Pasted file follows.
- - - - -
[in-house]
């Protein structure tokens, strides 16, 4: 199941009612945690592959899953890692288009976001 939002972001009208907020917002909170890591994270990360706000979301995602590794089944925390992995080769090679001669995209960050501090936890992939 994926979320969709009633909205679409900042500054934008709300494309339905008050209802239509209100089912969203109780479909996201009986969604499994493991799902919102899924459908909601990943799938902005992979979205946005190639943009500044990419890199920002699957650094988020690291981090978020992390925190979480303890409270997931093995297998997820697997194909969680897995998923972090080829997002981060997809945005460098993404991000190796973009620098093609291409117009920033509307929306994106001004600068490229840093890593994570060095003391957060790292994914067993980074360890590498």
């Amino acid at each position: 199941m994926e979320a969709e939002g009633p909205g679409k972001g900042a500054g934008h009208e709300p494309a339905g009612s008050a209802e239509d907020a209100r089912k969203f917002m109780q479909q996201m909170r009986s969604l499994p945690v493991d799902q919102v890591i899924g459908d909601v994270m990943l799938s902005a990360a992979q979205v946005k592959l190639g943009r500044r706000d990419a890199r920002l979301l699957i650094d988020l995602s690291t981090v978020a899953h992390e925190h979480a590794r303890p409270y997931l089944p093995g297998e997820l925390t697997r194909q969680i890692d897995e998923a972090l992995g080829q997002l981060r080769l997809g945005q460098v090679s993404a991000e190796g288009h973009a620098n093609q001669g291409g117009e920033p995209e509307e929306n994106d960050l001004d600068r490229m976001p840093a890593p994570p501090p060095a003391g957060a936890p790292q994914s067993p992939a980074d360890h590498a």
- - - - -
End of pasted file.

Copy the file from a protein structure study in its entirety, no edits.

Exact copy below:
[in-house]
């Protein structure tokens, strides 16, 4: 199941009612945690592959899953890692288009976001 939002972001009208907020917002909170890591994270990360706000979301995602590794089944925390992995080769090679001669995209960050501090936890992939 994926979320969709009633909205679409900042500054934008709300494309339905008050209802239509209100089912969203109780479909996201009986969604499994493991799902919102899924459908909601990943799938902005992979979205946005190639943009500044990419890199920002699957650094988020690291981090978020992390925190979480303890409270997931093995297998997820697997194909969680897995998923972090080829997002981060997809945005460098993404991000190796973009620098093609291409117009920033509307929306994106001004600068490229840093890593994570060095003391957060790292994914067993980074360890590498």
């Amino acid at each position: 199941m994926e979320a969709e939002g009633p909205g679409k972001g900042a500054g934008h009208e709300p494309a339905g009612s008050a209802e239509d907020a209100r089912k969203f917002m109780q479909q996201m909170r009986s969604l499994p945690v493991d799902q919102v890591i899924g459908d909601v994270m990943l799938s902005a990360a992979q979205v946005k592959l190639g943009r500044r706000d990419a890199r920002l979301l699957i650094d988020l995602s690291t981090v978020a899953h992390e925190h979480a590794r303890p409270y997931l089944p093995g297998e997820l925390t697997r194909q969680i890692d897995e998923a972090l992995g080829q997002l981060r080769l997809g945005q460098v090679s993404a991000e190796g288009h973009a620098n093609q001669g291409g117009e920033p995209e509307e929306n994106d960050l001004d600068r490229m976001p840093a890593p994570p501090p060095a003391g957060a936890p790292q994914s067993p992939a980074d360890h590498a």